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Strange behavior of bats could be a sign of rabies

Vernal, UT June 1, 2023
TriCounty Health Department (TCHD) is making an effort to get word out to any group or individual that had encountered a bat during their visit to Dinosaur National Monument on or around May 28, 2023. TCHD was recently made aware of a bat that was acting strangely and encountered visitors on that date. 


TCHD is looking to get information to the exposed individual(s) that any bat acting unusually may be carrying the rabies virus, and should not be touched or handled. Visitors who have had physical contact with a bat should clean the area with soap and water immediately and seek medical attention for post exposure medication as soon as possible and notify the National Parks Service Office of Public Health ( of the encounter.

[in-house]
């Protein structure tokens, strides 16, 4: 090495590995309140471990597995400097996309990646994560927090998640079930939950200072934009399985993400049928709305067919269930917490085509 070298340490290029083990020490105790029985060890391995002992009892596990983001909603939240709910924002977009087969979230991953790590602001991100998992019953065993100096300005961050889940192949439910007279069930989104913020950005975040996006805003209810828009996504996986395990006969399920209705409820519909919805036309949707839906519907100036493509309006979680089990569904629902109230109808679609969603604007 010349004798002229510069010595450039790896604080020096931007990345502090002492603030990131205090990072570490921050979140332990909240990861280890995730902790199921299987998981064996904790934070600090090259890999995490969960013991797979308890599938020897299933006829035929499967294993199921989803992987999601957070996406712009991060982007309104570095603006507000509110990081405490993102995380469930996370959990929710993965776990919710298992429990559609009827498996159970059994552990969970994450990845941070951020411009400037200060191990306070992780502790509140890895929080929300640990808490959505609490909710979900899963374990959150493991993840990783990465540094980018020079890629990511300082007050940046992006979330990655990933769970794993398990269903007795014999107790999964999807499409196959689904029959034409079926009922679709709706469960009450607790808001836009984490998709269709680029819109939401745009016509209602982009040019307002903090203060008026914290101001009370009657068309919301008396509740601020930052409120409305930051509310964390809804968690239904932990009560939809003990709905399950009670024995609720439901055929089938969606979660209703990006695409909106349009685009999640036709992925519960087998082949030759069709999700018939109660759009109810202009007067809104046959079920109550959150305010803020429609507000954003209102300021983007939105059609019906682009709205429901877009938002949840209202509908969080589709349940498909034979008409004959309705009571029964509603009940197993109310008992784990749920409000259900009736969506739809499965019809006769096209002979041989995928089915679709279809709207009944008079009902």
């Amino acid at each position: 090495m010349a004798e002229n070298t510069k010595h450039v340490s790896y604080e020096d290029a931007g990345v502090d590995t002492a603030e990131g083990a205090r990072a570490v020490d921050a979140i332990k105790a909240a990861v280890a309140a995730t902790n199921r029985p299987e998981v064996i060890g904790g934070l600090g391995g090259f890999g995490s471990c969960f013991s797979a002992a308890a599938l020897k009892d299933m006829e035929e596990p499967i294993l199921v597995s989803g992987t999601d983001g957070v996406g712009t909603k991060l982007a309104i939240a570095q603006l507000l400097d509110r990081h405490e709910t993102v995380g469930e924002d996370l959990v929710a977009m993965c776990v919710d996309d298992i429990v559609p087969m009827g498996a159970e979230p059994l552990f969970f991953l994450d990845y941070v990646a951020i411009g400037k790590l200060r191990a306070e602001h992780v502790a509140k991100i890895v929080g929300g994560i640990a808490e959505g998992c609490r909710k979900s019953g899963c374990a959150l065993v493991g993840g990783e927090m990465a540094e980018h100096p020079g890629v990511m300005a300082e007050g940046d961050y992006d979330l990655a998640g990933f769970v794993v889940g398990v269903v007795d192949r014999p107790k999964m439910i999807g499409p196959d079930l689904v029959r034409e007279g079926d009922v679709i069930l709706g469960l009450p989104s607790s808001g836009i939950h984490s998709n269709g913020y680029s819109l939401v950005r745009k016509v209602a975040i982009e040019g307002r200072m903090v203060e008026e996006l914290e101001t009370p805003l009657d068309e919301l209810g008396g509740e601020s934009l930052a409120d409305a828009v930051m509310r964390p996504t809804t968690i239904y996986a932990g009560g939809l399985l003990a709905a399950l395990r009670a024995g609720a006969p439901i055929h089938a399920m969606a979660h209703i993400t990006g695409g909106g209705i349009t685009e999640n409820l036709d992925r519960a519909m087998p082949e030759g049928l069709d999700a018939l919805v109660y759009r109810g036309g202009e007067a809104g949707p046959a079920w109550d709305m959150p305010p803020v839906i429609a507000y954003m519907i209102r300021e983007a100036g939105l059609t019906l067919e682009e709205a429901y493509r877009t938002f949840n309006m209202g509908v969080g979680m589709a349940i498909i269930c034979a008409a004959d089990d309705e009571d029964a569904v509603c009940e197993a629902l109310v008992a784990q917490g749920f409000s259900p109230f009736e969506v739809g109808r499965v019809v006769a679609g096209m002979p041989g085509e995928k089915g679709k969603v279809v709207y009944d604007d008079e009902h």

Bats are the number one carrier for rabies in the state of Utah. The majority of wild bats do not carry the rabies virus, (only one percent of bats in nature have rabies) but bats displaying unusual behavior are 10 times more likely to be carrying the rabies virus.


Rabies is preventable in humans with proper medications that are administered shortly after exposure. If untreated, rabies is almost always fatal. Rabies is a viral disease that is spread through the saliva, bite, scratch or mucus membrane of an infected animal. A bat exposure could be caused by a miniscule scratch that is not easily noticeable, therefore any physical contact with a wild bat should be considered as a potential rabies exposure.